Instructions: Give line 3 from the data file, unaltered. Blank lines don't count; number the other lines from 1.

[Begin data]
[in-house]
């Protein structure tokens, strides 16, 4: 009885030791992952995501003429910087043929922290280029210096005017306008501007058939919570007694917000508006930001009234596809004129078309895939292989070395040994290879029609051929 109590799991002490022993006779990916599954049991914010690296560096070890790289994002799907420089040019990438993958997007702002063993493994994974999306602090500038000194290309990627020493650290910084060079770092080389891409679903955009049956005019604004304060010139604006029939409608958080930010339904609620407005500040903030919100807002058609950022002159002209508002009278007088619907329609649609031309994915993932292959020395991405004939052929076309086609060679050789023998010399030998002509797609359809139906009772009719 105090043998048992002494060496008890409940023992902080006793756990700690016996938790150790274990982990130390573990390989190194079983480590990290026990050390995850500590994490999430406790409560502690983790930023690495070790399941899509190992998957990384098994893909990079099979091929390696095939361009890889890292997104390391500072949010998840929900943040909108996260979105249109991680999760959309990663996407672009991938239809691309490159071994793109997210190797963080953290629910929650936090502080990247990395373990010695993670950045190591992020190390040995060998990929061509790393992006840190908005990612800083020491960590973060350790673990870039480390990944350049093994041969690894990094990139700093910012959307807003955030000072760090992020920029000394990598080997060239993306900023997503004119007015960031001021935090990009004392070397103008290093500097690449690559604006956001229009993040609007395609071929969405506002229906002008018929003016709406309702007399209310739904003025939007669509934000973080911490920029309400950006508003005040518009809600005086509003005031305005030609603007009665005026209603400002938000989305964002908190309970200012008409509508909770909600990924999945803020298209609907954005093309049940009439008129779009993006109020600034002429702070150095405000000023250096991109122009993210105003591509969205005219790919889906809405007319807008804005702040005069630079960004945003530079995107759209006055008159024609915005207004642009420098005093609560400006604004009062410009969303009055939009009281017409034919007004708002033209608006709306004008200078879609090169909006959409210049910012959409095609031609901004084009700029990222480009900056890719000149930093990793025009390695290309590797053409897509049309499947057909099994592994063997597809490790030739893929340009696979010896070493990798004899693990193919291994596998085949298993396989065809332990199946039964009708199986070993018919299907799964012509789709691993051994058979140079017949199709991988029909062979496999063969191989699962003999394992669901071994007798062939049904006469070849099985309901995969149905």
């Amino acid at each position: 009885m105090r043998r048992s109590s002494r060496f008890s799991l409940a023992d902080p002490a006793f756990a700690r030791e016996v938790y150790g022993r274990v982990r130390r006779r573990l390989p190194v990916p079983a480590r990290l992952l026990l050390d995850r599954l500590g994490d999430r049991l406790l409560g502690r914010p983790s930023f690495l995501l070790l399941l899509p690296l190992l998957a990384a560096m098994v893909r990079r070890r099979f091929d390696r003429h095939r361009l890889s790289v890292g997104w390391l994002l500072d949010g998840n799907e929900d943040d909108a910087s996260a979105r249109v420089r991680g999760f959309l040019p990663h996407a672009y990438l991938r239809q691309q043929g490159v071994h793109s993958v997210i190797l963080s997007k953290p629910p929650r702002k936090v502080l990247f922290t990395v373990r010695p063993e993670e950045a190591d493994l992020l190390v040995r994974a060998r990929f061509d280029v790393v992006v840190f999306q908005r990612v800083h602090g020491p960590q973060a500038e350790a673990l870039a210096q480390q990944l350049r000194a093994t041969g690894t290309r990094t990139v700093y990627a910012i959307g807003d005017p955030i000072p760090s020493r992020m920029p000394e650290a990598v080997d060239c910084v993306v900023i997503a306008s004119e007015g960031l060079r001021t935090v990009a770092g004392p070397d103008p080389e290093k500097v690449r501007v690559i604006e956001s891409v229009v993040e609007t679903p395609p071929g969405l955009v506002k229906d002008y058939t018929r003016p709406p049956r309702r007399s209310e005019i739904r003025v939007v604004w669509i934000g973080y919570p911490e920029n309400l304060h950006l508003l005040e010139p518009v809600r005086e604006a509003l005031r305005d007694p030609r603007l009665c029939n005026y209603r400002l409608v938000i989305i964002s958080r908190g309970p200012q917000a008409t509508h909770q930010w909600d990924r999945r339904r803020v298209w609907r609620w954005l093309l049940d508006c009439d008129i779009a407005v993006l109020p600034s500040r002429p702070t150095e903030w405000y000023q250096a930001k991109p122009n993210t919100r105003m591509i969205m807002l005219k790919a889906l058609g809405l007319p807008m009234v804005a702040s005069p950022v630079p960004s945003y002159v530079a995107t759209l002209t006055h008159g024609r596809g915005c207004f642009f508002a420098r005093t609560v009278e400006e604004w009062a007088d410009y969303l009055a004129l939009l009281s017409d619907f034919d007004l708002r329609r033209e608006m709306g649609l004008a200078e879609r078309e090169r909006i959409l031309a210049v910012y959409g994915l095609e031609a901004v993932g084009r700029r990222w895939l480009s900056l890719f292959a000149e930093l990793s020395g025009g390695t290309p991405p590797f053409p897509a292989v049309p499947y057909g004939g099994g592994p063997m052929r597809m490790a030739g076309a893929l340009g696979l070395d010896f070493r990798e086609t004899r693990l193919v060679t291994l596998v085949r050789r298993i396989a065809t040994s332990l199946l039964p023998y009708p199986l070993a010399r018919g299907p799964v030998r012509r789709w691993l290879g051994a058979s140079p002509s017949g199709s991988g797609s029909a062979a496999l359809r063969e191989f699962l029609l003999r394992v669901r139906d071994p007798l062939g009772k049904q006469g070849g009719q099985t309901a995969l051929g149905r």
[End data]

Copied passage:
């Amino acid at each position: 009885m105090r043998r048992s109590s002494r060496f008890s799991l409940a023992d902080p002490a006793f756990a700690r030791e016996v938790y150790g022993r274990v982990r130390r006779r573990l390989p190194v990916p079983a480590r990290l992952l026990l050390d995850r599954l500590g994490d999430r049991l406790l409560g502690r914010p983790s930023f690495l995501l070790l399941l899509p690296l190992l998957a990384a560096m098994v893909r990079r070890r099979f091929d390696r003429h095939r361009l890889s790289v890292g997104w390391l994002l500072d949010g998840n799907e929900d943040d909108a910087s996260a979105r249109v420089r991680g999760f959309l040019p990663h996407a672009y990438l991938r239809q691309q043929g490159v071994h793109s993958v997210i190797l963080s997007k953290p629910p929650r702002k936090v502080l990247f922290t990395v373990r010695p063993e993670e950045a190591d493994l992020l190390v040995r994974a060998r990929f061509d280029v790393v992006v840190f999306q908005r990612v800083h602090g020491p960590q973060a500038e350790a673990l870039a210096q480390q990944l350049r000194a093994t041969g690894t290309r990094t990139v700093y990627a910012i959307g807003d005017p955030i000072p760090s020493r992020m920029p000394e650290a990598v080997d060239c910084v993306v900023i997503a306008s004119e007015g960031l060079r001021t935090v990009a770092g004392p070397d103008p080389e290093k500097v690449r501007v690559i604006e956001s891409v229009v993040e609007t679903p395609p071929g969405l955009v506002k229906d002008y058939t018929r003016p709406p049956r309702r007399s209310e005019i739904r003025v939007v604004w669509i934000g973080y919570p911490e920029n309400l304060h950006l508003l005040e010139p518009v809600r005086e604006a509003l005031r305005d007694p030609r603007l009665c029939n005026y209603r400002l409608v938000i989305i964002s958080r908190g309970p200012q917000a008409t509508h909770q930010w909600d990924r999945r339904r803020v298209w609907r609620w954005l093309l049940d508006c009439d008129i779009a407005v993006l109020p600034s500040r002429p702070t150095e903030w405000y000023q250096a930001k991109p122009n993210t919100r105003m591509i969205m807002l005219k790919a889906l058609g809405l007319p807008m009234v804005a702040s005069p950022v630079p960004s945003y002159v530079a995107t759209l002209t006055h008159g024609r596809g915005c207004f642009f508002a420098r005093t609560v009278e400006e604004w009062a007088d410009y969303l009055a004129l939009l009281s017409d619907f034919d007004l708002r329609r033209e608006m709306g649609l004008a200078e879609r078309e090169r909006i959409l031309a210049v910012y959409g994915l095609e031609a901004v993932g084009r700029r990222w895939l480009s900056l890719f292959a000149e930093l990793s020395g025009g390695t290309p991405p590797f053409p897509a292989v049309p499947y057909g004939g099994g592994p063997m052929r597809m490790a030739g076309a893929l340009g696979l070395d010896f070493r990798e086609t004899r693990l193919v060679t291994l596998v085949r050789r298993i396989a065809t040994s332990l199946l039964p023998y009708p199986l070993a010399r018919g299907p799964v030998r012509r789709w691993l290879g051994a058979s140079p002509s017949g199709s991988g797609s029909a062979a496999l359809r063969e191989f699962l029609l003999r394992v669901r139906d071994p007798l062939g009772k049904q006469g070849g009719q099985t309901a995969l051929g149905r």